Explore 360

The Thousand Lakes

Spanish Pyrenees

  • Where?


  • Altitude


  • Duration

    6 days

  • Weather

  • Physical


  • Technical


  • P2 - This trip is challenging and a good solid fitness level is required. There will be prolonged walking over varied terrain and you should be training to comfortably walk for 6 to 8 hours, over undulating terrain, with a few punchy uphill climbs, carrying a pack up to 6kg in weight.

    Visit our Grading Information page for a full overview.

  • T2 - Consider this a trek, although there may be occasion to use hands for short sections of easy scrambling. No previous climbing or trekking experience is necessary.

    Visit our Grading Information page for a full overview.

  • Overview

  • Date & Prices

  • Pics & Vids

  • Itinerary

  • Kit List

  • FAQs


Diving into the depths of the stunning Spanish Pyrenees, the rugged beauty and vast sprawling valleys of the Parc National d’Aigüestortes i Sant Maurici in Catalonia immediately takes your breath away. ‘Aiguestortes’ means ‘twisted waters’ in Catalan and sure enough, as you pass over each col and into the bowl of each valley you will be greeted with lake after lake tucked in every hidden and twisted corner of the mountains. We’ll be trekking through high mountain forest, rich in beech and pine, crossing meadows and mountainsides blanketed in colourful flowers and passing hundreds of sparkling snow-fed lakes. Look further still and you can spot marmots darting between rocks, vultures flying over head and lizards scuttling over hot rock. The landscape is both alive and thriving, whilst being a true escape into tranquillity. Mountain legs are built on these very trails, the Pyrenees hasn’t got its reputation as the ultimate adventure playground for nothing.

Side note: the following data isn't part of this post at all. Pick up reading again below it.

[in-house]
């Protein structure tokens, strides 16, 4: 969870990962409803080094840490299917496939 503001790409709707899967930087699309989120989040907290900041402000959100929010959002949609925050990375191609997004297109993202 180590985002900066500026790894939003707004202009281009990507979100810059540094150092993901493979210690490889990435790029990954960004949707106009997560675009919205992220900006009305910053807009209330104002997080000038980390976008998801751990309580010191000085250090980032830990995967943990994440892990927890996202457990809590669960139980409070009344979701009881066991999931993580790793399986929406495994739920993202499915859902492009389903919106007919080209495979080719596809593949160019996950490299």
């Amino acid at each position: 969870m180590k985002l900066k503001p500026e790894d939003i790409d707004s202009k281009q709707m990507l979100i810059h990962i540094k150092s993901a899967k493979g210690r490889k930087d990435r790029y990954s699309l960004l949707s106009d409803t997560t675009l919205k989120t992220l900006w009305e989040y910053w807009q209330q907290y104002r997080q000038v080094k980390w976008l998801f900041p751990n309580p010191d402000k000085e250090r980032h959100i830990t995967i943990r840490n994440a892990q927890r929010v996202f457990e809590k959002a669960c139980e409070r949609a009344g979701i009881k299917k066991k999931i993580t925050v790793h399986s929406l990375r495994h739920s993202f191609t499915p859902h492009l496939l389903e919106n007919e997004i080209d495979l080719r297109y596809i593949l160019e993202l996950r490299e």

360’s majestic 4-day trek explores these hidden beauties and embraces the unique camaraderie and warm hospitality of the remotely located mountain refuges. The Pyrenees stretches out for over 400km with peaks rising to 3,400m. A land of contrast, grandeur and natural beauty- the 1000 lakes in the Spanish Pyrenees is the experience you didn’t realise needed to be on your bucket list.

Find out more
The Thousand Lakes, Spanish Pyrenees The Thousand Lakes, Spanish Pyrenees

Date & Prices

For private trips or bespoke itineraries inc. different dates, please contact the 360 office on 0207 1834 360.
A monthly payment plan is possible, please contact the office to chat through the options.

For private trips or bespoke itineraries inc. different dates, please contact the 360 office on 0207 1834 360.
A monthly payment plan is possible, please contact the office to chat through the options.

We currently have no scheduled dates for this expedition, however if you give the office a call on 0207 1834 360 it would be easy for us to get this up and running.


  • 360 leader
  • Airport transfers to and from Barcelona
  • Transfers to and from mountain base
  • Accommodation in Vielha with breakfast
  • Refuge accommodation during trek including dinners & breakfasts
  • Packed lunches during trek
  • Dinner on first night